Greg Carrasco, vice-president of operations and general manager of Oakville Nissan and Oakville Infiniti, said the situation with the used car market is crazy. “In every commodity, the price of the goods reflects the intensity of the demand,” he said. “It’s not that the demand has increased because there is no more demand for cars. You still have the same number of people buying those cars. We just have the same number of people to buy the cars for which there is no production. So now those people are fighting for those vehicles.”

Jim Matthews, whose company LeaseBusters has been helping individuals to break their leases since 1990 for a fee of $300, said his business has traditionally operated for customers (Torstar, the parent company of the Toronto Star, owns an interest in LeaseBusters). But he said with the used car shortage it has now become a market influenced by dealers and private buyers.

Used Vehicles

“I’ve never seen anything like it, and it’ll probably stay in place until the beginning of (the third quarter of the year) in 2022 based on everything I’ve read,” Matthews said. “In regular times, dealers refer (people with leases) to us. Now dealers and private buyers are competing for our private-seller deals. We’re getting crushed in a bad way.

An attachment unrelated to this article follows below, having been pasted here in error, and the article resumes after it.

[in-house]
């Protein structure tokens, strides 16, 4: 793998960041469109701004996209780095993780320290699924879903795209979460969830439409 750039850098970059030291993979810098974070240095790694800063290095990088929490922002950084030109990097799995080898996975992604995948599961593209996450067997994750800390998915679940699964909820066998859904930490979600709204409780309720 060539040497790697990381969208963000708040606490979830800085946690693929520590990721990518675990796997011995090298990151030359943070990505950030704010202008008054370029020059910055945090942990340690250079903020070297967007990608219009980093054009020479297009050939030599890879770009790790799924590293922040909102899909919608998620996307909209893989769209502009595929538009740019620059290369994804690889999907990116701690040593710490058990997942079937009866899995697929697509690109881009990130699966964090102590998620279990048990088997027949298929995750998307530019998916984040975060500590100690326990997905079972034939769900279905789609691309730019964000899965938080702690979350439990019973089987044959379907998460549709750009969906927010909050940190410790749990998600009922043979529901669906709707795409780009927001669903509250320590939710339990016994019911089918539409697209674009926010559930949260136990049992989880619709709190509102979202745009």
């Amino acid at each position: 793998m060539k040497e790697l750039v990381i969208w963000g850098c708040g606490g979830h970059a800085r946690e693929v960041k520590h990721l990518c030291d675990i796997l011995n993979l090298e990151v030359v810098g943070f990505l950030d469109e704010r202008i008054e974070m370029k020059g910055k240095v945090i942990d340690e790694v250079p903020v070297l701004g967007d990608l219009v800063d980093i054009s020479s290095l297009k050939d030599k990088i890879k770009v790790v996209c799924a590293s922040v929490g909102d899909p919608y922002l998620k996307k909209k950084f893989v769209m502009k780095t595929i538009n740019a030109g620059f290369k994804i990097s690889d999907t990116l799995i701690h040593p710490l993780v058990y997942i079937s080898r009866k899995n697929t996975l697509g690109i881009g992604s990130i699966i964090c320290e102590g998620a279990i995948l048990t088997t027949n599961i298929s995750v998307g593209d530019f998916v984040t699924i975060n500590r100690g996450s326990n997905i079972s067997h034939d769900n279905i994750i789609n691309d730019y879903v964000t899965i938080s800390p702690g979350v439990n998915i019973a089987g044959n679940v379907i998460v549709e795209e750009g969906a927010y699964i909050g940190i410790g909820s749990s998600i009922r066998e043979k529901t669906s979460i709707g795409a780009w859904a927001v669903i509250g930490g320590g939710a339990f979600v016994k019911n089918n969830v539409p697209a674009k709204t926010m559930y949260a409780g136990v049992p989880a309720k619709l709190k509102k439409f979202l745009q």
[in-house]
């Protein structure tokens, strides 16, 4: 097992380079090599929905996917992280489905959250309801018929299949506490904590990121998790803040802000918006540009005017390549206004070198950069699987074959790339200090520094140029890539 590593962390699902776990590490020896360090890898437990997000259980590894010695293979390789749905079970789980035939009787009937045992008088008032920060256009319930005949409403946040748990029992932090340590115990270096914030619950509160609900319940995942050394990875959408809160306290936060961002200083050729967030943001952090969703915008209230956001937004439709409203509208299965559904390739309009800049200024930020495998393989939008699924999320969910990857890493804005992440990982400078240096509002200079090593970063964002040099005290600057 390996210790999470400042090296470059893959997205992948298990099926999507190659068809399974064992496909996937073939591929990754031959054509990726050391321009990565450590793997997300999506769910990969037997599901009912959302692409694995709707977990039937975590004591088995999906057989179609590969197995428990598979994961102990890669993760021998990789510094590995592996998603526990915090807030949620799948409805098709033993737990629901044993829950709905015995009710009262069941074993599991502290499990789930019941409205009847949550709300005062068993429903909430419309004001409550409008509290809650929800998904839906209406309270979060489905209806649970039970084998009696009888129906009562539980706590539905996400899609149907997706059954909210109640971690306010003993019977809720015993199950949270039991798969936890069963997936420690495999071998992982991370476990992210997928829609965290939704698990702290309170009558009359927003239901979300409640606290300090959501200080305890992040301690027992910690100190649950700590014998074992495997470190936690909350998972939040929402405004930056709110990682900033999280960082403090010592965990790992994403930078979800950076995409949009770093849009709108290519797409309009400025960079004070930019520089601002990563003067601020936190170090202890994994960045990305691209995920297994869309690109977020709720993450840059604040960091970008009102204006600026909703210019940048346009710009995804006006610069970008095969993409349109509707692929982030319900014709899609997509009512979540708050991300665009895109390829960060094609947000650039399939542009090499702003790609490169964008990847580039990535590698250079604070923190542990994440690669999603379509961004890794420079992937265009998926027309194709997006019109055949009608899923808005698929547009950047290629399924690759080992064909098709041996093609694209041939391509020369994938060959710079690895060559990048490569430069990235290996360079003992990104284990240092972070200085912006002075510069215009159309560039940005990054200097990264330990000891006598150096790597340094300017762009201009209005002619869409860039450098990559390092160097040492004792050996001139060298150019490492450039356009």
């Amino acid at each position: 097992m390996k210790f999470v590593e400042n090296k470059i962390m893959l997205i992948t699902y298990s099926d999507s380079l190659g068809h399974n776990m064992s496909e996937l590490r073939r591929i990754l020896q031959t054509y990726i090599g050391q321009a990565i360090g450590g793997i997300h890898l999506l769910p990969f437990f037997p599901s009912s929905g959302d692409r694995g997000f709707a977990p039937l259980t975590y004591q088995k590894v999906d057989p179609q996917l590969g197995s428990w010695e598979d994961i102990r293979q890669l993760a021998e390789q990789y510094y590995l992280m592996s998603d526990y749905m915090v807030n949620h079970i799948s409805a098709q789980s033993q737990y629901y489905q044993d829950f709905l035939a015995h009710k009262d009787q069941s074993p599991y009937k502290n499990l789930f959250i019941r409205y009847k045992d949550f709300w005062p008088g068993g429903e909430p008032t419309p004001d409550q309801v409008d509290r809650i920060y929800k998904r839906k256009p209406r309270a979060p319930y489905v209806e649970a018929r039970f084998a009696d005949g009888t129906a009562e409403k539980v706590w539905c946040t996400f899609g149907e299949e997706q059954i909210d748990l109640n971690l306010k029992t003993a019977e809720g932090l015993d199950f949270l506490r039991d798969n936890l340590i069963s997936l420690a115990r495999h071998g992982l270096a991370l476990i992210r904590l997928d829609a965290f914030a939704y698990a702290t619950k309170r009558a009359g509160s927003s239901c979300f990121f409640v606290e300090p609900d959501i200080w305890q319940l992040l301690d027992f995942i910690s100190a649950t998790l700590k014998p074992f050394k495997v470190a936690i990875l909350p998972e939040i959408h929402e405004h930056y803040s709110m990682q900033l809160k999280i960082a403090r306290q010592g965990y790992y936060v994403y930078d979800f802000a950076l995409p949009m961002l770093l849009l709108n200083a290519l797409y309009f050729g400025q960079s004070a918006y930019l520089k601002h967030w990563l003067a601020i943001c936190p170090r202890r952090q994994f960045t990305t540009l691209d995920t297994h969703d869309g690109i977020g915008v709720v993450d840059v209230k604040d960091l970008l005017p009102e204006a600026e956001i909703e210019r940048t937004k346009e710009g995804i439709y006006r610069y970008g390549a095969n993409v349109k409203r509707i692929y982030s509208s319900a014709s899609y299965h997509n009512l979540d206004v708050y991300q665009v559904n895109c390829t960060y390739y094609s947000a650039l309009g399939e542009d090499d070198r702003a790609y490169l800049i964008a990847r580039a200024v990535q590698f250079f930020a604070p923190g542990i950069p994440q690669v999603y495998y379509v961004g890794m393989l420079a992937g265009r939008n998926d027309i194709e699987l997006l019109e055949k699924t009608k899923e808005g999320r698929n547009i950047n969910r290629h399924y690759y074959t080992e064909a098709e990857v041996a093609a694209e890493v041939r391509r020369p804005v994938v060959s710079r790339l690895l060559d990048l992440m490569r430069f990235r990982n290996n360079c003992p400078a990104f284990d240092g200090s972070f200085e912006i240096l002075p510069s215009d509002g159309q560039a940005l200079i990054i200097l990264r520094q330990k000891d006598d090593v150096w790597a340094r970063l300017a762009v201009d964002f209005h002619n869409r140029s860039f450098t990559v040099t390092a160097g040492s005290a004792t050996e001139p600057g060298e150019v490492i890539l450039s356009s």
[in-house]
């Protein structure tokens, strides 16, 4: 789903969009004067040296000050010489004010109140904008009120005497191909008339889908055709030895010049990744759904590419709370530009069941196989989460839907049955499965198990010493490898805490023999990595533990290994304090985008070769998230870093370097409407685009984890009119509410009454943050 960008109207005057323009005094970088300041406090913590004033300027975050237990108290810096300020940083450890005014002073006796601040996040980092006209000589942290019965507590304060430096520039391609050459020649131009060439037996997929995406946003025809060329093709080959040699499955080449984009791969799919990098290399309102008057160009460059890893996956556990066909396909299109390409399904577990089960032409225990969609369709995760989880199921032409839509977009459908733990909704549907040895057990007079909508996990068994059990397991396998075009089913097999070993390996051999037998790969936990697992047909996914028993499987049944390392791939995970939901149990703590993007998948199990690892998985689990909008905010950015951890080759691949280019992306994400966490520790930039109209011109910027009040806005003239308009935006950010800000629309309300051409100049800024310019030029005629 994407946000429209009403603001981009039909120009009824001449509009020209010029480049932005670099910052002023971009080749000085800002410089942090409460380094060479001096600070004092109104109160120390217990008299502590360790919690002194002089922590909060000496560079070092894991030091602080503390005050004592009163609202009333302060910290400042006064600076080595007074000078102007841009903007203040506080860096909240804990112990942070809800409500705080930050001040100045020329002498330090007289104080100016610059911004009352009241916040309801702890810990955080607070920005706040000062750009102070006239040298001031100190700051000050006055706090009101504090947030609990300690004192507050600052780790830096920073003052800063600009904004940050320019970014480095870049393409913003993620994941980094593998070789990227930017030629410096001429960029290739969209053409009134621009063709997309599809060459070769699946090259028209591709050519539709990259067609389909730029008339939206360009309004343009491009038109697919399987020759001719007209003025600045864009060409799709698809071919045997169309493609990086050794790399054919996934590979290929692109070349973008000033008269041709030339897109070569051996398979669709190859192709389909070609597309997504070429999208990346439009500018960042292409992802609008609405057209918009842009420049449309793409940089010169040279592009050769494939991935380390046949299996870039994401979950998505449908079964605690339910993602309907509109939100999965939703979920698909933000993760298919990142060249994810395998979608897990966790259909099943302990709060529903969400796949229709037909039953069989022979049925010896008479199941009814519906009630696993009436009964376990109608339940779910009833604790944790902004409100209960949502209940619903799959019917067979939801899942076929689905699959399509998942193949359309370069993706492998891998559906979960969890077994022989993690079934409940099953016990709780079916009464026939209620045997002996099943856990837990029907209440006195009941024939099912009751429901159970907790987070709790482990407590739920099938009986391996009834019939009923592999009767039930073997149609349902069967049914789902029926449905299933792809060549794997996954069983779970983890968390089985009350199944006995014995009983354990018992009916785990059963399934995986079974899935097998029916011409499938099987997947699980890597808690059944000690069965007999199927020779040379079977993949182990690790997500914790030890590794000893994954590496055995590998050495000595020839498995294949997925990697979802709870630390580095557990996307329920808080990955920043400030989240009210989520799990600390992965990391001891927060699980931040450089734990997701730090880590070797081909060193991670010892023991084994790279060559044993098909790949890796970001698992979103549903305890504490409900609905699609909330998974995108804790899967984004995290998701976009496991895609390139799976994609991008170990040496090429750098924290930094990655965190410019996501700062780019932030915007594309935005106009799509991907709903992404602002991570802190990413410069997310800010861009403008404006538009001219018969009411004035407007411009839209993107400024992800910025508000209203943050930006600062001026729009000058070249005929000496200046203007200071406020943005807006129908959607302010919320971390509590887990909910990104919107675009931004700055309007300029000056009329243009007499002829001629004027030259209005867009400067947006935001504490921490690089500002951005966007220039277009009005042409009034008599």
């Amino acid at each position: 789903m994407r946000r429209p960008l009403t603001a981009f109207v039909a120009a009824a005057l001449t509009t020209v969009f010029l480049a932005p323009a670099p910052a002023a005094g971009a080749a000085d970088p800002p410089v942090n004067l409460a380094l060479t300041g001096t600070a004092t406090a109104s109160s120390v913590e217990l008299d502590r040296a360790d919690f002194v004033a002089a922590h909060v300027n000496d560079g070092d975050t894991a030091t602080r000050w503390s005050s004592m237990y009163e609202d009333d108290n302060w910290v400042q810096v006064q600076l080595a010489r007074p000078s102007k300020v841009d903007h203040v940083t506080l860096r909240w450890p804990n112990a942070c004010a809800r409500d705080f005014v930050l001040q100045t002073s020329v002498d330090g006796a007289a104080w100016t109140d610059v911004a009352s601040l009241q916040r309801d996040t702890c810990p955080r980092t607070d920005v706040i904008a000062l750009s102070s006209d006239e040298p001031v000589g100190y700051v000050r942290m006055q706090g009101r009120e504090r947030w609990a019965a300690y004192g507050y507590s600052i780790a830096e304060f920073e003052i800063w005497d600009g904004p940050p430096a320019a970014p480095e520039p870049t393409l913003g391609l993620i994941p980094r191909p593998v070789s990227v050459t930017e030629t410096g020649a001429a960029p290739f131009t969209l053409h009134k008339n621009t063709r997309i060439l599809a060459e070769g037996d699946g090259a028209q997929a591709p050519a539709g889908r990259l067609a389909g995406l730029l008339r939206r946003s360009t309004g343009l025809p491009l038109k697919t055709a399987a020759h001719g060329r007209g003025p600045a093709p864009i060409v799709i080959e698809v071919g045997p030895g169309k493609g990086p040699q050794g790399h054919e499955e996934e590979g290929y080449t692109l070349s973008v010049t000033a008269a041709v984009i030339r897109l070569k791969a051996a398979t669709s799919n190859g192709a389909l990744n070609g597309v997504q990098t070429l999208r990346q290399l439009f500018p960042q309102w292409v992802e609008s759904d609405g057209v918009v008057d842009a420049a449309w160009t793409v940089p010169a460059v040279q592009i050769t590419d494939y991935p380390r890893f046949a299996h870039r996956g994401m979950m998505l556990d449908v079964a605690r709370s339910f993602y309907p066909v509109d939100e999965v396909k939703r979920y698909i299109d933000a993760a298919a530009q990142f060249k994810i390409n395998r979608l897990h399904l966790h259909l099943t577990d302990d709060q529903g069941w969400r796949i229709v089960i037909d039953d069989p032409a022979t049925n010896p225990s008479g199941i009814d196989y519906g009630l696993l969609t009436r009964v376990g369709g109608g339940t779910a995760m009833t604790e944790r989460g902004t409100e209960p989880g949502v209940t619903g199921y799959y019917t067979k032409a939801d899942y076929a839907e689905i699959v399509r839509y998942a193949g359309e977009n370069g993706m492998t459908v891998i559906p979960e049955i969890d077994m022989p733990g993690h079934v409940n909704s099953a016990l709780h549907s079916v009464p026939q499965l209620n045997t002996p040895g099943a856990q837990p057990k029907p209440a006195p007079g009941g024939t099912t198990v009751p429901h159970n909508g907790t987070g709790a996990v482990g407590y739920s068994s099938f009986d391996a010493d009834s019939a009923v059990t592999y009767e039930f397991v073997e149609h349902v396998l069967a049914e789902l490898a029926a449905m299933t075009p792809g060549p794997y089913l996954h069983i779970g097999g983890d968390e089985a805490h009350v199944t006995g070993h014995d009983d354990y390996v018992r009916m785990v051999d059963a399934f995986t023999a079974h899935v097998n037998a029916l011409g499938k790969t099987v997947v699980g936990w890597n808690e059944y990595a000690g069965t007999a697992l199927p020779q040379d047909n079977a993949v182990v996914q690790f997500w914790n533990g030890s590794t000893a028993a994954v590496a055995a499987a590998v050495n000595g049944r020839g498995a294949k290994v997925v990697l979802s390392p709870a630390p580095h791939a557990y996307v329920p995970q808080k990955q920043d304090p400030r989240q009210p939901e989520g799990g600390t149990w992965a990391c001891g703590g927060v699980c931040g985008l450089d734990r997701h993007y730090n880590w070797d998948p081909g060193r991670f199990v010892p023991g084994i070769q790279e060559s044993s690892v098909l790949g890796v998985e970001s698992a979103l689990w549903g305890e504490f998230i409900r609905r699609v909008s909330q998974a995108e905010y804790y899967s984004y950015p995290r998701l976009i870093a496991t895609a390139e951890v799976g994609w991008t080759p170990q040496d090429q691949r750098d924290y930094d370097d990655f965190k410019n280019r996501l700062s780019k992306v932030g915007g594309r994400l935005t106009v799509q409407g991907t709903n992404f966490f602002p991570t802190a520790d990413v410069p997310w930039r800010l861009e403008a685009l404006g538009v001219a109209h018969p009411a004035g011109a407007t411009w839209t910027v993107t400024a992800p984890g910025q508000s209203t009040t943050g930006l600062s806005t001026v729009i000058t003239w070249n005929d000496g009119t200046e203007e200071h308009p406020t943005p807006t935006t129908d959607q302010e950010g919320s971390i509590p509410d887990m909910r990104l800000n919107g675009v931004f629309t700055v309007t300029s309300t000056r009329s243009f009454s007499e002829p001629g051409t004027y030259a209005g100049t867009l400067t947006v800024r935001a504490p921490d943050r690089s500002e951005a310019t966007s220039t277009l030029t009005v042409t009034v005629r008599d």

“We would normally list three times as many vehicles, but we’re not getting those opportunities because the dealers are buying them out from the customer or the leasing company before we’re even seeing those people.”

Matthews said his company is trying to educate consumers to list with LeaseBusters to attract a wider number of offers and avoid losing out on thousands of dollars if the vehicle is sold back to the dealer without exploring the broader marketplace. He said it is comparable to the hot housing market in which the price listed to sell the property will likely be pushed significantly higher because of multiple offers to buy it.

“The smart dealer will pay for the vehicle and make it seem like they are doing the customer a great favour, which they are, but it’s no different than real estate,” Matthews said. “If you’re asking $1.2 million for your house and somebody offers $1.2 million, do you think the Realtor is going to take that? They will say, ‘thank you for your offer, we’ll get back to you’ and keep accepting bids. That’s what we are trying to relay to the customer looking to get out of their lease.”

He said dealers are paying huge for late-model used cars – generally ones that have been driven only between 7,500 and 30,000 kilometres – and, in turn, finding buyers because there is a significant portion of the market that needs a vehicle right now.

“That market includes all those people who just wrote off their vehicle at a total loss – be it accident, theft, whatever the case may be – and are in a position where they weren’t planning to buy a car and need something right away,” Matthews said. “And there’s other people whose cars cannot be repaired and those people who are just getting out of their lease and go to their local dealers for a replacement and are told to get in line. That’s what’s driving prices up big time.”